Journal of Chemical Ecology (2007) 33, 131-146

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N. Erbilgin, S.R. Mori, J.H. Sun, J.D. Stein, D.R. Owen, L.D. Merrill, R. Campos Bolaños, K.F. Raffa, T. Méndez Montiel, D.L. Wood and N.E. Gillette (2007)
Response to host volatiles by native and introduced populations of Dendroctonus valens (Coleoptera: Curculionidae, Scolytinae) in North America and China
Journal of Chemical Ecology 33 (1), 131-146
Abstract: Bark beetles (Coleoptera: Curculionidae, Scolytinae) have specialized feeding habits, and commonly colonize only one or a few closely related host genera in their geographical ranges. The red turpentine beetle, Dendroctonus valens LeConte, has a broad geographic distribution in North America and exploits volatile cues from a wide variety of pines in selecting hosts. Semiochemicals have been investigated for D. valens in North America and in its introduced range in China, yielding apparent regional differences in response to various host volatiles. Testing volatiles as attractants for D. valens in its native and introduced ranges provides an opportunity to determine whether geographic separation promotes local adaptation to host compounds and to explore potential behavioral divergence in native and introduced regions. Furthermore, understanding the chemical ecology of host selection facilitates development of semiochemicals for monitoring and controlling bark beetles, especially during the process of expansion into new geographic ranges. We investigated the responses of D. valens to various monoterpenes across a wide range of sites across North America and one site in China, and used the resulting information to develop an optimal lure for monitoring populations of D. valens throughout its Holarctic range. Semiochemicals were selected based on previous work with D. valens: (R)-(+)-alpha-pinene, (S)-(−)-alpha-pinene, (S)-(−)-ß-pinene, (S)-(+)-3-carene, a commercially available lure [1:1:1 ratio of (R)-(+)-alpha-pinene:(S)-(−)-ß-pinene:(S)-(+)-3-carene], and a blank control. At the release rates used, (+)-3-carene was the most attractive monoterpene tested throughout the native range in North America and introduced range in China, confirming results from Chinese studies. In addition to reporting a more effective lure for D. valens, we present a straightforward statistical procedure for analysis of insect trap count data yielding cells with zero counts, an outcome that is common but makes the estimation of the variance with a Generalized Linear Model unreliable because of the variability/mean count dependency.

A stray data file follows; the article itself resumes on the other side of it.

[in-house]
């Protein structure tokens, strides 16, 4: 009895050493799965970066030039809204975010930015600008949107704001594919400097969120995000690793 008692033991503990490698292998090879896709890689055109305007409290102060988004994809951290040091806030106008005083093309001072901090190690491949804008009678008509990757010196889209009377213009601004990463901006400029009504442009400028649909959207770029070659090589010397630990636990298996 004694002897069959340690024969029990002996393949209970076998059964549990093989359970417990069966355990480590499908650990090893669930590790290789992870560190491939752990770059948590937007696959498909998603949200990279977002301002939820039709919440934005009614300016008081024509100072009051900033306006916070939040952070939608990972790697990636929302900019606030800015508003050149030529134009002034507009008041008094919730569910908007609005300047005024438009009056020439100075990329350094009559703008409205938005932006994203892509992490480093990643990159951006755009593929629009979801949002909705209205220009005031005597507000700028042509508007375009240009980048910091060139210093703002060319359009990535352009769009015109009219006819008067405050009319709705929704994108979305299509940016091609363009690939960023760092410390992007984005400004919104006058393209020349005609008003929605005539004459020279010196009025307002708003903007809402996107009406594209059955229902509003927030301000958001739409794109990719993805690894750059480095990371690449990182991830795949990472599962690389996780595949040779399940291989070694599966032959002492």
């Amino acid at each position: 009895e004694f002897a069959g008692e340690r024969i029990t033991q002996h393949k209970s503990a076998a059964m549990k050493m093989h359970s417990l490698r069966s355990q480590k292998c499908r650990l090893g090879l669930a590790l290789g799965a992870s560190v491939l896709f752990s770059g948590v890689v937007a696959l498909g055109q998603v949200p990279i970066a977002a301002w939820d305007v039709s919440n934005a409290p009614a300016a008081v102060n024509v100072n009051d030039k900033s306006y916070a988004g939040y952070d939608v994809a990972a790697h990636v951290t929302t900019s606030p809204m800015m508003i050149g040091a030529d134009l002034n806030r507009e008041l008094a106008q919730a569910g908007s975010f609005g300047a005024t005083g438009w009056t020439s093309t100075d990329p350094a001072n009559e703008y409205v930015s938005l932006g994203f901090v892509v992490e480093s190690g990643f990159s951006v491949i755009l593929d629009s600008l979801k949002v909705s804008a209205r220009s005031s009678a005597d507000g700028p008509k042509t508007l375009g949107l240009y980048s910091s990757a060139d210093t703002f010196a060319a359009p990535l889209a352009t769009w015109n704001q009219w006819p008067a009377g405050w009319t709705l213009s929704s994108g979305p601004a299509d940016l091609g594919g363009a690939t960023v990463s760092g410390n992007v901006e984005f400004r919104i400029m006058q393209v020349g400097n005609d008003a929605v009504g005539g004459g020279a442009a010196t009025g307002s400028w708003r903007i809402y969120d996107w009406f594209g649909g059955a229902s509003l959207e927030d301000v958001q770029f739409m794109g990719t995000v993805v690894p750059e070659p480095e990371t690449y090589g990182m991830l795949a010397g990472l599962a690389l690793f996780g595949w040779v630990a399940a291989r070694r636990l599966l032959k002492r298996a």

(The abstract is excluded from the Creative Commons licence and has been copied with permission by the publisher.)
Link to article at publishers website
Database assignments for author(s): Nadir Erbilgin, Nancy Elise Gillette, Donald R. Owen, Kenneth F. Raffa

Research topic(s) for pests/diseases/weeds:
environment - cropping system/rotation
general biology - morphology - evolution

Pest and/or beneficial records:

Beneficial Pest/Disease/Weed Crop/Product Country Quarant.

Dendroctonus valens Pine (Pinus)